(This guest post originally appeared at the author’s blog)
James Carville, the famed political strategist once said:
” I used to think if there was reincarnation, I wanted to come back as the President, or the pope, or a .400 baseball hitter. But now I want to come back as the bond market. You can intimidate everybody.”
In today’s world, the bond market runs through Bill Gross, the Founder and CEO of PIMCO. The soft spoken Californian, former professional blackjack player and billionaire, oversees over one trillion (with a T) dollars in assets under management. He has been referred to as the 4th branch of the U.S. government and with the bond market under his thumb it’s not a stretch to say that he is the most powerful man in the United States.
His current outlook for the U.S. economy is not particularly rosy (read his latest outlook here). Gross recently coined the term “the new normal” when talking about the post-crisis economy. He believes the global economy has been effectively reset as investors take on less risk, de-leverage the mountain of debt, regulation hampers growth and de-globalization takes hold. He believes this is best presented by the low expectations in the bond market where 10 year treasuries, at 3.5%, are still positioned for very meager economic growth. He says we are entering a sustained period of low growth and low inflation.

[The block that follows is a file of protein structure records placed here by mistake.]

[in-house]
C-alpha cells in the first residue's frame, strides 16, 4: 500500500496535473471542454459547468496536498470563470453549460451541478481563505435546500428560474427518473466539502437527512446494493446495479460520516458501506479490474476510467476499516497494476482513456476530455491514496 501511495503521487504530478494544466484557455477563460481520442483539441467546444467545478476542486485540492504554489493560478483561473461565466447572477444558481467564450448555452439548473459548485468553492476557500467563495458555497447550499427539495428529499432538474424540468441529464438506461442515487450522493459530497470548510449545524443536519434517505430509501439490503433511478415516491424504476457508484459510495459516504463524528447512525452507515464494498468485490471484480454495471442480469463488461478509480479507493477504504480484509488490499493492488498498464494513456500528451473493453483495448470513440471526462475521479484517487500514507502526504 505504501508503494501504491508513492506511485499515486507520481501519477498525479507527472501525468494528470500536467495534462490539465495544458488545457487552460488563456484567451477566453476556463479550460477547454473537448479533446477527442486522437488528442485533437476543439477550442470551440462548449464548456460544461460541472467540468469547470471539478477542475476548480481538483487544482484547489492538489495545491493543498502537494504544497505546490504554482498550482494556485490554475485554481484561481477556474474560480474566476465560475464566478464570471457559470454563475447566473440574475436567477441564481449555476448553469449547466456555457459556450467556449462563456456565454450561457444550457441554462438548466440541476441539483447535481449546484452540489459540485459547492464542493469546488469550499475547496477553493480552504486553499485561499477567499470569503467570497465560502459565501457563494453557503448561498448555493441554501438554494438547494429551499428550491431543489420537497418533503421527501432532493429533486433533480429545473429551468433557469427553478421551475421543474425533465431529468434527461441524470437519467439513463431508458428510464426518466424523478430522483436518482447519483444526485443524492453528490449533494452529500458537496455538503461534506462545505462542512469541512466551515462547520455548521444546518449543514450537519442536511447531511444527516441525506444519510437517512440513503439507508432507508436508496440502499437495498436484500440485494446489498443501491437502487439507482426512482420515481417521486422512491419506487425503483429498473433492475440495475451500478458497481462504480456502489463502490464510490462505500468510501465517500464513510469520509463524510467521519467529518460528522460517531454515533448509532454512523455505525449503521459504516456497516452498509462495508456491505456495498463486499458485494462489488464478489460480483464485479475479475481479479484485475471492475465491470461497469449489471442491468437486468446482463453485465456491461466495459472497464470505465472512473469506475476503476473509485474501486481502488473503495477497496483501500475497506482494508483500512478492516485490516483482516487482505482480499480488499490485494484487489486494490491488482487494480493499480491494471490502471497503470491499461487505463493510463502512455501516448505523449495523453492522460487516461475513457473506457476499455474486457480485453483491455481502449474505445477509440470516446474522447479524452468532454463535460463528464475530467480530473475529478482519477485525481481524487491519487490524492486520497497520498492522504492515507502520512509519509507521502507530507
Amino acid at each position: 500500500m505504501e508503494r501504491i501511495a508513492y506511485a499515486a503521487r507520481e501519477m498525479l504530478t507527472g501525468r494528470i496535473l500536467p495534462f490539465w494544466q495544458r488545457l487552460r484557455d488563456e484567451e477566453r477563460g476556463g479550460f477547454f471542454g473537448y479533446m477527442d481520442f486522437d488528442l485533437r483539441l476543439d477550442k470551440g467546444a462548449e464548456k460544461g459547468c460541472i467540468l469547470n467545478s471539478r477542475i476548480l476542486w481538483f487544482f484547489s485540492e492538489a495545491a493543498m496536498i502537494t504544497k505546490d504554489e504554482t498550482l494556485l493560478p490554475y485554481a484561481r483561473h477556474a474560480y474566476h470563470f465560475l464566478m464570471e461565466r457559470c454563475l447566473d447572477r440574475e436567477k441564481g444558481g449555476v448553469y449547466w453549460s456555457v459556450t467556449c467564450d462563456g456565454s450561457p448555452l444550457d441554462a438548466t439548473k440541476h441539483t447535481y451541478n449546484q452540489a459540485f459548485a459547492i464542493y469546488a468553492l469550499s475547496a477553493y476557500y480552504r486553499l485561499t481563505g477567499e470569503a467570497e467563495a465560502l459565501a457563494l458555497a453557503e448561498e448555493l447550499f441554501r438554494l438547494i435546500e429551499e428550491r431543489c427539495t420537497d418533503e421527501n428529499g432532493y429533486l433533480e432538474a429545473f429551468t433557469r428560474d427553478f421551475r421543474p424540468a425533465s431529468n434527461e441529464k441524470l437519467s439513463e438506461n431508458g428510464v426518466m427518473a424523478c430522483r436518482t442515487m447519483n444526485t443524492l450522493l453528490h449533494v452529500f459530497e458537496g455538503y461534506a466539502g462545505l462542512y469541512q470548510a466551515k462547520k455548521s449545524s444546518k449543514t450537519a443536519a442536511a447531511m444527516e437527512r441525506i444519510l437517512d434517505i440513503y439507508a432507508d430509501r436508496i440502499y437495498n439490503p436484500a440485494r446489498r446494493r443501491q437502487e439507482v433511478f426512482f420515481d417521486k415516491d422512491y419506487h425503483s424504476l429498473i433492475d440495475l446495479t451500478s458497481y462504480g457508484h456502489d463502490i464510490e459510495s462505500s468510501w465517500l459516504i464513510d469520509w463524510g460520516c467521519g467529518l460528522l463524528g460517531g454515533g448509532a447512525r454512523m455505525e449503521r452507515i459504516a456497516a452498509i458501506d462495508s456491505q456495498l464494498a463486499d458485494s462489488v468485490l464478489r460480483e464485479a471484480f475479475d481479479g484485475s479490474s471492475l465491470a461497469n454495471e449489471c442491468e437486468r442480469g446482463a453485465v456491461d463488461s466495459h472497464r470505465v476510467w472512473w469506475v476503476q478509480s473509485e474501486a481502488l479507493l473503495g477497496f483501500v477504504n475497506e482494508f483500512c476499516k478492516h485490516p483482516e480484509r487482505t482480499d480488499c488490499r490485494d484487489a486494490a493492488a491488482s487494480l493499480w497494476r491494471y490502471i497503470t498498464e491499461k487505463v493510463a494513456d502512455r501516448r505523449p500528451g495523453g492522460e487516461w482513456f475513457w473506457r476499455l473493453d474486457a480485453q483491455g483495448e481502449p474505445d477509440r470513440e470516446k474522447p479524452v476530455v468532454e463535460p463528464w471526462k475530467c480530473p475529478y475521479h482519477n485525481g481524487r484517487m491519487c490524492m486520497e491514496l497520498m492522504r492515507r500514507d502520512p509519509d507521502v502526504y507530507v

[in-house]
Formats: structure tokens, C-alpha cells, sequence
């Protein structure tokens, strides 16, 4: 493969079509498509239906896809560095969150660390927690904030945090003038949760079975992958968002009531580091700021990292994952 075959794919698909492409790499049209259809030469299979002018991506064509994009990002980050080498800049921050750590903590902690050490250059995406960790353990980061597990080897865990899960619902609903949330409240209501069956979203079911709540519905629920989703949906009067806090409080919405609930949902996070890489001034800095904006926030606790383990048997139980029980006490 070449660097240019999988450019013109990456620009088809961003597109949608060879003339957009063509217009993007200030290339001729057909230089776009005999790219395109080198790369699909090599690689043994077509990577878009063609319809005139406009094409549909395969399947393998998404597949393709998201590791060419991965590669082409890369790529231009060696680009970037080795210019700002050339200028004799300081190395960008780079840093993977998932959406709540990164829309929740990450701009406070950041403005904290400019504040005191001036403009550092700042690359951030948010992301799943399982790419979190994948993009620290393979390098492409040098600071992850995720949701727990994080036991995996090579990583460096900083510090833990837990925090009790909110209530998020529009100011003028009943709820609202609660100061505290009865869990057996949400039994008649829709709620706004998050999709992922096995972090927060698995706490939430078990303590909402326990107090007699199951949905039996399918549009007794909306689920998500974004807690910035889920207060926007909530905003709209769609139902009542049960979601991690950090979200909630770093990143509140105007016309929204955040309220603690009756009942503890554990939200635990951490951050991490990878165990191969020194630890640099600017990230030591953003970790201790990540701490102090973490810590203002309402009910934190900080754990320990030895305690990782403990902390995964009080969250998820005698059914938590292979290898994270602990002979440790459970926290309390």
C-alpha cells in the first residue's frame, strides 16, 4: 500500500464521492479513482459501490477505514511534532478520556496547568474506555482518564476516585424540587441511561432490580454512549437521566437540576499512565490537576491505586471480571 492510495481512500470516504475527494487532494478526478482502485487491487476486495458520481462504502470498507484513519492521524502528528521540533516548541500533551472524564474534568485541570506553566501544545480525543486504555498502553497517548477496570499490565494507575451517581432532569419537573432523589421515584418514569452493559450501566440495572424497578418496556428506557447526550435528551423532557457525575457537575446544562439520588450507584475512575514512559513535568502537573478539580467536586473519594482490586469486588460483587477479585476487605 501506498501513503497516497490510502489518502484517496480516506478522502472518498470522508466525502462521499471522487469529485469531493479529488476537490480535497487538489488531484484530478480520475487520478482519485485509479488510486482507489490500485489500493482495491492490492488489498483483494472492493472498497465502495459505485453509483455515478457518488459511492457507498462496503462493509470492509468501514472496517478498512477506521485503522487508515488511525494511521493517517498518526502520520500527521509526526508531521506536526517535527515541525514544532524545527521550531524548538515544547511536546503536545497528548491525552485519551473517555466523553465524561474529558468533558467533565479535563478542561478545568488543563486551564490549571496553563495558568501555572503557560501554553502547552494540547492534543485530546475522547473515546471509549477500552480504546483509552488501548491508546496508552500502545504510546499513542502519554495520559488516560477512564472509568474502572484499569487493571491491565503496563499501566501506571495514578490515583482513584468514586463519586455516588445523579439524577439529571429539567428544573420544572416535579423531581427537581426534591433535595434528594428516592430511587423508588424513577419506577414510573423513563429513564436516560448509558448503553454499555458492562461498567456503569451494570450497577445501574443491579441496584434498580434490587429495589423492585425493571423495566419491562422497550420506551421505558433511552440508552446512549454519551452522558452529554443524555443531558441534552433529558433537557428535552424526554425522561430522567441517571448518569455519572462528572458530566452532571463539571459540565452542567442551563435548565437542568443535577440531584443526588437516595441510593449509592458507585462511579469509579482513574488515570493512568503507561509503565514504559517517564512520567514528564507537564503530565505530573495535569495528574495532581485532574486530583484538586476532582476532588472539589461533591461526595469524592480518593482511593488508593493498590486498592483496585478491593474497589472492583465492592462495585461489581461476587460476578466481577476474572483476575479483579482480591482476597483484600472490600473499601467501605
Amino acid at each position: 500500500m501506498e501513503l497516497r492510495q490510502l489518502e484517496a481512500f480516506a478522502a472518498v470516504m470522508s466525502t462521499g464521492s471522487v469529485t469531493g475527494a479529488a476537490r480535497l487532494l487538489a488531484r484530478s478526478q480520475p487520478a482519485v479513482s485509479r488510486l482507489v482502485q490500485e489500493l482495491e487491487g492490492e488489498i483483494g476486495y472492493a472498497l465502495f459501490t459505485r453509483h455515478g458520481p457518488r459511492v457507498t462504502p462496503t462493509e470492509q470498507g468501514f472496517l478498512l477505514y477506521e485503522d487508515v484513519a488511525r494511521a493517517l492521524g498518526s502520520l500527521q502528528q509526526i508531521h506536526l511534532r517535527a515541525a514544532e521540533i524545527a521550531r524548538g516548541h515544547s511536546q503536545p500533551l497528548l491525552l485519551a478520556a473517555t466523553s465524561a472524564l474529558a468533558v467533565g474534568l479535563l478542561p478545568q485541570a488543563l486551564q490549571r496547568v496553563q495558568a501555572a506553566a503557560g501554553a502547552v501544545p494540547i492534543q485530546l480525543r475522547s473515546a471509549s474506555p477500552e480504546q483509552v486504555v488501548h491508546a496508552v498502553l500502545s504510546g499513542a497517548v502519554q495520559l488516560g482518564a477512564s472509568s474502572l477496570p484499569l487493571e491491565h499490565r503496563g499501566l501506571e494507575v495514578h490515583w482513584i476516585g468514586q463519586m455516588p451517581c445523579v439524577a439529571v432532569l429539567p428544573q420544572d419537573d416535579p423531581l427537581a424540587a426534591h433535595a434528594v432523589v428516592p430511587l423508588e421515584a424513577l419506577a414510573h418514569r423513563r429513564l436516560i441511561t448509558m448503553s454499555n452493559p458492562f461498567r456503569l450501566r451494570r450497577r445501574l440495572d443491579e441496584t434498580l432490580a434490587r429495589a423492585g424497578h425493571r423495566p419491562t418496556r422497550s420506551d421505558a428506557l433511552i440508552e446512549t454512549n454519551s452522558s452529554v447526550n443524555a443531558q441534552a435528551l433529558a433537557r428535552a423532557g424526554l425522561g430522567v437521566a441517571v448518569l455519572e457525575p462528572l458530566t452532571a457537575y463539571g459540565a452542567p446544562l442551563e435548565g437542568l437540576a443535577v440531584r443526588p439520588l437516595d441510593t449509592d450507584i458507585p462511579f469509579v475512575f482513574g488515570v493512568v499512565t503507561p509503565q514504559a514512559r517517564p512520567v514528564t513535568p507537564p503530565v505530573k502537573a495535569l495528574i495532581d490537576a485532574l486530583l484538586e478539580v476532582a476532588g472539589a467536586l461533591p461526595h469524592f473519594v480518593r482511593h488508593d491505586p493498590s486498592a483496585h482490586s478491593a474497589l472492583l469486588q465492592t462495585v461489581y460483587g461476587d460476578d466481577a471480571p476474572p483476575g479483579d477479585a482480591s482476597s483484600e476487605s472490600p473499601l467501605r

A year ago, Gross was seen as a co-conspirator of sorts in the government bailouts. As the U.S. government began to take stakes in financial institutions Gross jumped in head first with them. He piled his firm’s assets into the riskiest of risky assets in what turned out to be a brilliantly simple bet – the U.S. government won’t let these assets fail therefore, we are wise to invest along side them. It couldn’t have worked out much better for the bond king. He is rumoured to have netted $1.7B alone on the day of the Fannie and Freddie bailouts. Some saw it as talking his book and asking for his own bailout. Others see it as unrivalled power and brilliance.
Gross believes the U.S. economic recovery has been largely based on the stimulus and that the economy could suffer a relapse when the stimulus is finally removed. In preparation he says investors are wise to move money into stable, conservative income generating assets. He also says assets are likely to move from debt-laden governments such as the U.S and U.K. into those who were more fiscally responsible such as Germany and China.
So where is an investor to look for high quality, stable and conservative fixed income assets in this low yield, high risk environment? At the 2010 Barron’s roundtable Gross made a number of suggestions. He currently likes the Reaves Utility Income fund (ticker: UTG) which is a stable utility fund yielding 7.25%. He also likes the PIMCO Corporate Opportunity a high yield corporate bond fund that Gross himself manages. It yields a juicy 13%. In terms of specific bonds Gross still likes to trade along side the government. He recommends investors look into the GMAC 8% due 2031 and the AIG 8.25% due 2018.